Arizona operators have failed to convince legislators there of the value of limiting local taxes on cable service.
However, the legislative session is not over, and given early support of the bill in the House, the Arizona Cable Telecommunications Association hopes to find a way to revisit the issue this session.
The industry-backed bill would have limited franchise fees to 1% of an operator’s gross revenue, plus any applicable local sales tax, or 5% of gross revenue -- whichever amount was smaller.
Fees beyond that amount -- such as financial support for public, educational or government programming -- could not be mandated by regulators but could still be offered by a cable operator as part of the give-and-take of the franchise-negotiation process, according to the bill.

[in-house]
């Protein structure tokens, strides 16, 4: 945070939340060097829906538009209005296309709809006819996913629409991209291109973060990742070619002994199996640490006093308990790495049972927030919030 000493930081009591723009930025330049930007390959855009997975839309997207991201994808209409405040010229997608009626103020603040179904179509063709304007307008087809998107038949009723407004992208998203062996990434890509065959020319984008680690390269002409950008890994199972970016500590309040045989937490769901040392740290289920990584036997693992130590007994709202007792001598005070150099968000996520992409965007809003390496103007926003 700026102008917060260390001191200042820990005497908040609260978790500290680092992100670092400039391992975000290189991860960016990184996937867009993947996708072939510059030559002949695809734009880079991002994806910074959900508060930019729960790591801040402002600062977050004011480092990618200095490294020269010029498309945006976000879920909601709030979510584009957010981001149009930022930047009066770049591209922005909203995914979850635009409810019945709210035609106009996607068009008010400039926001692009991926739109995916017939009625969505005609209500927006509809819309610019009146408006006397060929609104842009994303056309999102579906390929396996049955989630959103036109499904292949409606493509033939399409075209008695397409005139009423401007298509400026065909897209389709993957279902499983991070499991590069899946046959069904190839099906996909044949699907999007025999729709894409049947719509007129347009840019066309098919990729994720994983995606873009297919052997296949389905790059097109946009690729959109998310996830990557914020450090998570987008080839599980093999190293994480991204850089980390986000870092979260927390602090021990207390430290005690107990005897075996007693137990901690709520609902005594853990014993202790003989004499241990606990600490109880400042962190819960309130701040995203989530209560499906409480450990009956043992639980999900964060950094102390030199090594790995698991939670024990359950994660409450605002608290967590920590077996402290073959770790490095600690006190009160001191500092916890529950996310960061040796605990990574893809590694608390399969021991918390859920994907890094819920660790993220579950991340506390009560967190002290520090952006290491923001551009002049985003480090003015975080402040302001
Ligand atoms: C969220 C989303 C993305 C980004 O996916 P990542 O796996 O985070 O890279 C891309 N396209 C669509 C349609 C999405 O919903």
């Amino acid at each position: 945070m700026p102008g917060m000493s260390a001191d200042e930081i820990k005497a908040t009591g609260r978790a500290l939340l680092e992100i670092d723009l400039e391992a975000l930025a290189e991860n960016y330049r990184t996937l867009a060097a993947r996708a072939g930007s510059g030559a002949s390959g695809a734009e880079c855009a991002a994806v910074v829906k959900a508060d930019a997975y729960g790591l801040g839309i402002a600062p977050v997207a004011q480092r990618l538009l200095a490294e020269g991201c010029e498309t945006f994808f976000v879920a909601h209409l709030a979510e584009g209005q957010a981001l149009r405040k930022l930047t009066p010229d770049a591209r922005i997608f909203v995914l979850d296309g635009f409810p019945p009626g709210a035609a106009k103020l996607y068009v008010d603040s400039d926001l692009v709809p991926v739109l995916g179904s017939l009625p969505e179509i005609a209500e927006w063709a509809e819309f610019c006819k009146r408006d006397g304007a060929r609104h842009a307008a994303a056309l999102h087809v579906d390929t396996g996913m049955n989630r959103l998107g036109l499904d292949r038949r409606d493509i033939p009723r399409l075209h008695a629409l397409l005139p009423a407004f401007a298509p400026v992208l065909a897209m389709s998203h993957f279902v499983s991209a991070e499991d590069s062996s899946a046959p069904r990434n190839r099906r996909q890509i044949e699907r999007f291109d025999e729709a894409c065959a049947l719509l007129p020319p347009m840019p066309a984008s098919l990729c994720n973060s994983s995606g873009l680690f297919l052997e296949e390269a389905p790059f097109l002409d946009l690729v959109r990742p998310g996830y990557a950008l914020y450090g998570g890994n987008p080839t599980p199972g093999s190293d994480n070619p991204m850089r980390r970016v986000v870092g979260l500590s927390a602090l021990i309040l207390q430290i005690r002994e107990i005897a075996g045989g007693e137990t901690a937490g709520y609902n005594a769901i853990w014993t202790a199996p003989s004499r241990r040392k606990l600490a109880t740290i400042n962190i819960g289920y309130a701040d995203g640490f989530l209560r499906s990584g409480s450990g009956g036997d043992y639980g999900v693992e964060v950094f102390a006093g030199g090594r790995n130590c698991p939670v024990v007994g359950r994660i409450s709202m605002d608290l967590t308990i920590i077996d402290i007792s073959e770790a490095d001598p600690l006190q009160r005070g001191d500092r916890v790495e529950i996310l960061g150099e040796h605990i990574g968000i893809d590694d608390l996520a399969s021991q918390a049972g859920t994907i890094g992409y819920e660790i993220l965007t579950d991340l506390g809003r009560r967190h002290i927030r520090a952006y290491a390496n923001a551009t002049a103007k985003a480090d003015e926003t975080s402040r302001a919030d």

But the bill instantly attracted a coalition of opponents, from the lobby for cities and counties in Arizona to national organizations such as the National Association of Telecommunications Officers and Advisors and the Alliance for Community Media.
Last month, the bill passed the House, and it then went to the Senate, where it was also approved, but with amendments. Because of the amendments, it had to go back to the House for final approval.
On April 11, the bill failed on a tie vote, but the chamber reconsidered it the next day. On reconsideration April 12, it failed on a 30-28 vote. The measure needed at least 31 ayes to be moved on for the signature of Gov. Janet Napolitano.
ACTA executive director Susan Bitter Smith said the association believed it had the support of that critical 31st voter, but the legislator became ill and left the floor before the vote.
“A lobbyists’ worst nightmare,” she added.
Opponents said the failure of the bill is a victory for local control of cable franchising. They argued that the bill would have cut the fees charged to cable companies for the use of the public rights-of-way by 20% and would have led to the elimination of local cable channels.